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Hitachi Developing Dual-Armed Robot for Warehouse Picking

This is one of the most confidently brisk picking robots we've ever seen

2 min read
Hitachi Developing Dual-Armed Robot for Warehouse Picking
Photo: Akio Kon/Bloomberg/Getty Images

From the number of different companiestrying their handat developingwarehouse picking robots, it’s fairly safe to assume that they’re going to be a Big Thing in Not Too Long. This latest design comes from Hitachi, and it’s notable because it’s from a big company, it’s got two arms, and it seems to actually work.

By “actually work,” what we mean is that this robot seems to be able to use vision to briskly grasp at least a couple different kinds of objects. So far, this is one of the fastest automated picking operations we’ve ever seen, especially since the robot is often grasping stuff in a gripper and not using suction for everything. Watch:

Those are Epson ProSix C4-A901S industrial robot arms mounted on scissor lifts, which are mounted on a mobile base. Each arm can lift about 1 kilogram. Somehow, “the robot can recognize where goods are and begin moving its lifting platforms and arms to grasp them even before it has arrived at the shelf location,” according to a Hitachi spokeswoman who spoke with IDG. “Because of this coordination, it takes about three seconds for the arm to pick up an item once it is in front of a shelf.”

Why two arms instead of one? There are a few things that a two-armed robot can do that a one-armed robot can’t, such as:

  • Picking two objects at once
  • Picking an object that’s too heavy or bulky for one arm
  • Picking an object that necessitates manipulating another object
  • Giving double high fives

In most warehouse environments, though, it’s unclear how valuable these capabilities would be. Obviously, double high fives are super important, we get that. But most picking tasks don’t really need two arms. For consumer goods, objects tend to be small and lightweight, and it’s rare that two different picks are situated such that the robot could reach both of them at once. Using one arm to pull out a box on a shelf to pick a bottle out of is a neat trick, but not having the box in the first place means you could just grab the bottle directly with one arm instead.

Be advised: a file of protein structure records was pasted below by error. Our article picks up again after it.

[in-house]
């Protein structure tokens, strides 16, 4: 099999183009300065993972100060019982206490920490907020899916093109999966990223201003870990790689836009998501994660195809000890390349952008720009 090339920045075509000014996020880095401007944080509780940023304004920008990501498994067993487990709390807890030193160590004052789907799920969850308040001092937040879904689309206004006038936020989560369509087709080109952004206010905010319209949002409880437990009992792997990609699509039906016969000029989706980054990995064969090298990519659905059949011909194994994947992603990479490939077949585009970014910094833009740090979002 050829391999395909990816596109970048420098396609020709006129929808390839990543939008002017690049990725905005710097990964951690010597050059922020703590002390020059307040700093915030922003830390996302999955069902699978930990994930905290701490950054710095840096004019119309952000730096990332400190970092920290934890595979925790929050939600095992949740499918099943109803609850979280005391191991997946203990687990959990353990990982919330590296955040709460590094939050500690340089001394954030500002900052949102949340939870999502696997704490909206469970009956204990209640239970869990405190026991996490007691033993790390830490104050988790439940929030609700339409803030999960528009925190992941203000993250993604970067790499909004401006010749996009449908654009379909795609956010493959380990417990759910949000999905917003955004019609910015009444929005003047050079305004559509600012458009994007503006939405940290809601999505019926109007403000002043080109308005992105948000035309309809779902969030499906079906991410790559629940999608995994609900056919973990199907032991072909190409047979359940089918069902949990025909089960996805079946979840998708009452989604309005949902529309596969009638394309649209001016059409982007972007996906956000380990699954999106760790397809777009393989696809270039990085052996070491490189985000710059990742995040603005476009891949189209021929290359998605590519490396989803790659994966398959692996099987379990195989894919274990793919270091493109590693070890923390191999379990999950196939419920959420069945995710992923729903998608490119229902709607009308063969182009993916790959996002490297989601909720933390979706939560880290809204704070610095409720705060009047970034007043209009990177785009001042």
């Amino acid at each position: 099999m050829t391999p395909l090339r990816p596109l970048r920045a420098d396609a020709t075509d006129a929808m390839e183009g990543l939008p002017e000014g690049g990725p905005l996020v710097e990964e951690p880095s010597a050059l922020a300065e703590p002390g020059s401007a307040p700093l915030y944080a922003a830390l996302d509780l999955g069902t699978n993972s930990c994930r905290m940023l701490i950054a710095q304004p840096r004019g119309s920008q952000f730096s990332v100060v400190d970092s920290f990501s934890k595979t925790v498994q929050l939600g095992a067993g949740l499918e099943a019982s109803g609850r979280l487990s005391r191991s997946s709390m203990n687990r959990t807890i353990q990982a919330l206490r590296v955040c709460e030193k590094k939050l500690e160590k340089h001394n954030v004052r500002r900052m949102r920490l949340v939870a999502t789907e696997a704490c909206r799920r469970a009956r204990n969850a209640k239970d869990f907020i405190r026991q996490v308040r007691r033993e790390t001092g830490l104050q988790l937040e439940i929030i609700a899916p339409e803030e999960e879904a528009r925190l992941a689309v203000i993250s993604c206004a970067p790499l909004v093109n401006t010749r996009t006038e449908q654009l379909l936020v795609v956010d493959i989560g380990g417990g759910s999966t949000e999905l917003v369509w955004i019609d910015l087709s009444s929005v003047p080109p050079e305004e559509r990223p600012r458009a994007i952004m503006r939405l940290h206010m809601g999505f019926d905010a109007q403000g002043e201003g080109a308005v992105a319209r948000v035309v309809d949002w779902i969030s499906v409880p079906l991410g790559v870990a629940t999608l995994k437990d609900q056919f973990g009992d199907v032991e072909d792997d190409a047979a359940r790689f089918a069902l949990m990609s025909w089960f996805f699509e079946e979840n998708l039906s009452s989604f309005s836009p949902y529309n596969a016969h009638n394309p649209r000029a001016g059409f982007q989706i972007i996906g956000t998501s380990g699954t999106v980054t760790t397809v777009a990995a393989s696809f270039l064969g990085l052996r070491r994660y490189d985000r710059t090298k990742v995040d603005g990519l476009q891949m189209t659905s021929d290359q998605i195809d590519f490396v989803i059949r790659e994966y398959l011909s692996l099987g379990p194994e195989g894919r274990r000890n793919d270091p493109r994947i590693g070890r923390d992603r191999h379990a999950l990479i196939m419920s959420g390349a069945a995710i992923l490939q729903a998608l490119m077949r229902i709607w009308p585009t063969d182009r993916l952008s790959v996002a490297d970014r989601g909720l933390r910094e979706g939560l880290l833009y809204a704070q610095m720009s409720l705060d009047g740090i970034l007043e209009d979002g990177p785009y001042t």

imgPhoto: Hitachi

For some special applications, a two armed picking robot could certainly be valuable. Say, parts handling tasks, where you need to grasp, manipulate, and transport a variety of objects that are heavy or weirdly sized. The question is whether there are enough applications like these where replacing a human with a robot makes sense, and that’s going to depend on how much this robot costs. At this point, it looks like it’s probably super expensive, and Hitachi doesn’t have plans to sell it much sooner than five years from now.

[ Hitachi ] via [ IDG ] and [ WSJ ]

The Conversation (0)

The Bionic-Hand Arms Race

The prosthetics industry is too focused on high-tech limbs that are complicated, costly, and often impractical

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A photograph of a young woman with brown eyes and neck length hair dyed rose gold sits at a white table. In one hand she holds a carbon fiber robotic arm and hand. Her other arm ends near her elbow. Her short sleeve shirt has a pattern on it of illustrated hands.

The author, Britt Young, holding her Ottobock bebionic bionic arm.

Gabriela Hasbun. Makeup: Maria Nguyen for MAC cosmetics; Hair: Joan Laqui for Living Proof

In Jules Verne’s 1865 novel From the Earth to the Moon, members of the fictitious Baltimore Gun Club, all disabled Civil War veterans, restlessly search for a new enemy to conquer. They had spent the war innovating new, deadlier weaponry. By the war’s end, with “not quite one arm between four persons, and exactly two legs between six,” these self-taught amputee-weaponsmiths decide to repurpose their skills toward a new projectile: a rocket ship.

The story of the Baltimore Gun Club propelling themselves to the moon is about the extraordinary masculine power of the veteran, who doesn’t simply “overcome” his disability; he derives power and ambition from it. Their “crutches, wooden legs, artificial arms, steel hooks, caoutchouc [rubber] jaws, silver craniums [and] platinum noses” don’t play leading roles in their personalities—they are merely tools on their bodies. These piecemeal men are unlikely crusaders of invention with an even more unlikely mission. And yet who better to design the next great leap in technology than men remade by technology themselves?

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